Charles Williams (Magill's Literary Annual 1984)
In his fine collective biography of C. S. Lewis, J. R. R. Tolkien, and Charles Williams, The Inklings (1979), Humphrey Carpenter states that by 1927, Williams, then forty and married for ten years, had fallen in love with Phyllis Jones, the librarian at Oxford University Press, and that unknown to their coworkers, she returned his love. A footnote on the page catches the eye: “Nor was it known to Alice Mary Hadfield, Williams’ friend and biographer, when she wrote An Introduction to Charles Williams (1959).”
Much new material has become available on Williams since Hadfield wrote in 1959, and this wealth of information fills the pages of Charles Williams: An Exploration of His Life and Work. Hadfield notes in her preface that since her first work she has had access to two thousand letters by Williams, including several hundred to Phyllis Jones, and to much of his unpublished work. In addition—and perhaps most important—Hadfield is now twenty years further away from her subject, able to test her evaluation of the man through two decades of consideration.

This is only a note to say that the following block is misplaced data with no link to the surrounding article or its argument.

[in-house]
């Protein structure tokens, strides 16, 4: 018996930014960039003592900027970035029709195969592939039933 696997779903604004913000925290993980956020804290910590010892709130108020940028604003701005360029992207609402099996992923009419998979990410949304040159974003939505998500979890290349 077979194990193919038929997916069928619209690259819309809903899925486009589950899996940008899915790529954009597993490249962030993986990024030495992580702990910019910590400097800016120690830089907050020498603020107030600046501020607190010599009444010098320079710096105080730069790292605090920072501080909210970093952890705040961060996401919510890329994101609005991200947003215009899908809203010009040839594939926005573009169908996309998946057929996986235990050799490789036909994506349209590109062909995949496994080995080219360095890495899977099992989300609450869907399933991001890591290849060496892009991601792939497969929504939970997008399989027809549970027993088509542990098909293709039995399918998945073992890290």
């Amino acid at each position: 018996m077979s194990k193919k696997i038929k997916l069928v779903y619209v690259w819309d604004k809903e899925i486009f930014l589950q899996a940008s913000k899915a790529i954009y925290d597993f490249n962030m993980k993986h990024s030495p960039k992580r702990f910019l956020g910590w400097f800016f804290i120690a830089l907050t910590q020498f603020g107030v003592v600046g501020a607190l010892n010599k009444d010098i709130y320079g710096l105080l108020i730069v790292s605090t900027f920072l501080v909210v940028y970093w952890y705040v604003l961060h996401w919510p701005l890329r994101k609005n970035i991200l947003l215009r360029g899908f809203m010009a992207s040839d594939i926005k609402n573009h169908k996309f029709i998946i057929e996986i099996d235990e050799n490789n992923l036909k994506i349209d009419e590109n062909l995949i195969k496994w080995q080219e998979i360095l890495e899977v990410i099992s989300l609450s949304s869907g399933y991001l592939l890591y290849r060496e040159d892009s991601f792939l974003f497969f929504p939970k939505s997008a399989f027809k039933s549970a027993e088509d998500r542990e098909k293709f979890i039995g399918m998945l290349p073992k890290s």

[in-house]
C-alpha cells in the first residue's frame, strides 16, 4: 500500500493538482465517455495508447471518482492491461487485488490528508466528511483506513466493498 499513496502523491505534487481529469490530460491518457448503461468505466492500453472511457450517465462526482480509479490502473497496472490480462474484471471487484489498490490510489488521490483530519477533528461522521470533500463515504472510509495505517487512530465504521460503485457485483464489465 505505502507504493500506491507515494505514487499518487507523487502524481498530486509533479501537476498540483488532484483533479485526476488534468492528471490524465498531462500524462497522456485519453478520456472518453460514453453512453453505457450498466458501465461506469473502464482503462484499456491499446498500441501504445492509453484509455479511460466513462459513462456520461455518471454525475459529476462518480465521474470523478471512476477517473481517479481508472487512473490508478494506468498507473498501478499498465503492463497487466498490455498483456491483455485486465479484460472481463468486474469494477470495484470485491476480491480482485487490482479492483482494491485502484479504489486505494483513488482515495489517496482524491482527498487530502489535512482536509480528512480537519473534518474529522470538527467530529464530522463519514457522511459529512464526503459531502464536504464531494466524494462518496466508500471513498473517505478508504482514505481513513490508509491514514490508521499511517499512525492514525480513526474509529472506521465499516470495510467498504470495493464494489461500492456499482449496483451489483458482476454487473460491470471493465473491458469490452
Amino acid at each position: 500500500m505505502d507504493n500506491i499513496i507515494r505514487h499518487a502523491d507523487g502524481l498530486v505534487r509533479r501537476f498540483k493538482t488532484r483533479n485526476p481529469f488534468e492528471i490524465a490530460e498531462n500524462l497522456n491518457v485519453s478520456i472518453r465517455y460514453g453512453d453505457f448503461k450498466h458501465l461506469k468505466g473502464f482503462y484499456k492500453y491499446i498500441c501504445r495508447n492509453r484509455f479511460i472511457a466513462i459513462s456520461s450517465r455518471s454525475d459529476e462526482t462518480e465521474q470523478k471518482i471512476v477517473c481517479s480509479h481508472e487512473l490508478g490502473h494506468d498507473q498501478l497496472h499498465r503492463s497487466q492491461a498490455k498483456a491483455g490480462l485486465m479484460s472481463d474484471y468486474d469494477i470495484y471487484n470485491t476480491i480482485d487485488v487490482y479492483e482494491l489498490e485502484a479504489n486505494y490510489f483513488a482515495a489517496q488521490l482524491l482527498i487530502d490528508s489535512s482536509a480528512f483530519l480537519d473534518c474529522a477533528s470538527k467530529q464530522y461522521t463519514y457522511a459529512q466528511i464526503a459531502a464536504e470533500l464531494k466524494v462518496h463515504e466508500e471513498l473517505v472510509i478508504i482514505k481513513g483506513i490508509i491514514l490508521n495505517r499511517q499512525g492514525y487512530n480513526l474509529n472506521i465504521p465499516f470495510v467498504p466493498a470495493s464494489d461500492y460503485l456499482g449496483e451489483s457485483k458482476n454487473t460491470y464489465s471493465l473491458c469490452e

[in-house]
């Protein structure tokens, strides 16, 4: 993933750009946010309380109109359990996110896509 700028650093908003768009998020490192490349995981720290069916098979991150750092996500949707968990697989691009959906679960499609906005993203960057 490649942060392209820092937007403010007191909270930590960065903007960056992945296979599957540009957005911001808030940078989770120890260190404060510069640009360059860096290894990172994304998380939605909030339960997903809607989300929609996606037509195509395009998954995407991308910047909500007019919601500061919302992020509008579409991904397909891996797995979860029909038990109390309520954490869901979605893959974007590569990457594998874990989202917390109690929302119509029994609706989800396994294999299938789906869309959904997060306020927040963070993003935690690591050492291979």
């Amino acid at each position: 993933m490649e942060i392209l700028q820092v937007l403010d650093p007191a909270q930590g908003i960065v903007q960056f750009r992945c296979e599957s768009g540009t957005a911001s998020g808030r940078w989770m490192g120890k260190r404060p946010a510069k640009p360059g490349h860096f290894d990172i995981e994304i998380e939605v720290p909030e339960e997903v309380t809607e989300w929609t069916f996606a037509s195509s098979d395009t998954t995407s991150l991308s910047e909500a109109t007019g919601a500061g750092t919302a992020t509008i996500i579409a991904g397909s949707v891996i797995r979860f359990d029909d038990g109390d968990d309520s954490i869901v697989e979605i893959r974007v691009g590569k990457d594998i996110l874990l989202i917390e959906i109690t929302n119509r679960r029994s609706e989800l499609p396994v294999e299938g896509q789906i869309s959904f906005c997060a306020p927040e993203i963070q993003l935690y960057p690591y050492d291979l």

Hadfield’s present work illustrates, among other things, the traps of writing biography, as one anecdote will show. One wonders how many university teachers have told their students that Williams wrote his novels to pay his son’s tuition. Alice Mary Hadfield was herself the source of the story, relaying it in good faith in her Introduction to Charles...
(The entire section is 1803 words.)
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